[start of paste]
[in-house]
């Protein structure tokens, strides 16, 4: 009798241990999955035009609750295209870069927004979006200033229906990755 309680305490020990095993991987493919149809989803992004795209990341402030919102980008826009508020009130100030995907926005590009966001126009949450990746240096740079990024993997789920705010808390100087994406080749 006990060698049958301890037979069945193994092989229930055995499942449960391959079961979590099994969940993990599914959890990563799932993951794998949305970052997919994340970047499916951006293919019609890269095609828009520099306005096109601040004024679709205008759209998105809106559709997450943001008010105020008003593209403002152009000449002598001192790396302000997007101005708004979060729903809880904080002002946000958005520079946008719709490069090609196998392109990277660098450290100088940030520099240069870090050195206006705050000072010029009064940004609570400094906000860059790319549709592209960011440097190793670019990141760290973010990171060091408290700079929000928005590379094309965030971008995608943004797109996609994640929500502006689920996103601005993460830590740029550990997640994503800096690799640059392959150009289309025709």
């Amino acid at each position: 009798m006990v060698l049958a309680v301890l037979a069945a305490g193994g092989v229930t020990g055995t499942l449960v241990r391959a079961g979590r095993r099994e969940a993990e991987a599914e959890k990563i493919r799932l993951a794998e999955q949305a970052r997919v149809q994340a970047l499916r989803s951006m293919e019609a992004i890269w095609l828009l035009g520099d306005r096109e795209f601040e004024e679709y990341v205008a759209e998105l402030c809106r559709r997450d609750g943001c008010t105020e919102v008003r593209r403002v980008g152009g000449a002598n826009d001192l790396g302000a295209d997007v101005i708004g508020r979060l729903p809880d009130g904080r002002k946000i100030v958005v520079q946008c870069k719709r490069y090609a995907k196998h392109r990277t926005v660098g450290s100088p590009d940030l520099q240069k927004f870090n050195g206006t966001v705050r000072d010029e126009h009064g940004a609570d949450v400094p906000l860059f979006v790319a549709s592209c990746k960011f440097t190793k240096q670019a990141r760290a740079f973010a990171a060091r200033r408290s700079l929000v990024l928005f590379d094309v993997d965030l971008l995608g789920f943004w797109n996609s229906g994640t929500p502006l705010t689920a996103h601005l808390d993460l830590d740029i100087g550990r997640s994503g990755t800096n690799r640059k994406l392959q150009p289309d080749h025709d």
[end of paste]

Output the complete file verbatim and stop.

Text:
[in-house]
């Protein structure tokens, strides 16, 4: 009798241990999955035009609750295209870069927004979006200033229906990755 309680305490020990095993991987493919149809989803992004795209990341402030919102980008826009508020009130100030995907926005590009966001126009949450990746240096740079990024993997789920705010808390100087994406080749 006990060698049958301890037979069945193994092989229930055995499942449960391959079961979590099994969940993990599914959890990563799932993951794998949305970052997919994340970047499916951006293919019609890269095609828009520099306005096109601040004024679709205008759209998105809106559709997450943001008010105020008003593209403002152009000449002598001192790396302000997007101005708004979060729903809880904080002002946000958005520079946008719709490069090609196998392109990277660098450290100088940030520099240069870090050195206006705050000072010029009064940004609570400094906000860059790319549709592209960011440097190793670019990141760290973010990171060091408290700079929000928005590379094309965030971008995608943004797109996609994640929500502006689920996103601005993460830590740029550990997640994503800096690799640059392959150009289309025709």
């Amino acid at each position: 009798m006990v060698l049958a309680v301890l037979a069945a305490g193994g092989v229930t020990g055995t499942l449960v241990r391959a079961g979590r095993r099994e969940a993990e991987a599914e959890k990563i493919r799932l993951a794998e999955q949305a970052r997919v149809q994340a970047l499916r989803s951006m293919e019609a992004i890269w095609l828009l035009g520099d306005r096109e795209f601040e004024e679709y990341v205008a759209e998105l402030c809106r559709r997450d609750g943001c008010t105020e919102v008003r593209r403002v980008g152009g000449a002598n826009d001192l790396g302000a295209d997007v101005i708004g508020r979060l729903p809880d009130g904080r002002k946000i100030v958005v520079q946008c870069k719709r490069y090609a995907k196998h392109r990277t926005v660098g450290s100088p590009d940030l520099q240069k927004f870090n050195g206006t966001v705050r000072d010029e126009h009064g940004a609570d949450v400094p906000l860059f979006v790319a549709s592209c990746k960011f440097t190793k240096q670019a990141r760290a740079f973010a990171a060091r200033r408290s700079l929000v990024l928005f590379d094309v993997d965030l971008l995608g789920f943004w797109n996609s229906g994640t929500p502006l705010t689920a996103h601005l808390d993460l830590d740029i100087g550990r997640s994503g990755t800096n690799r640059k994406l392959q150009p289309d080749h025709d």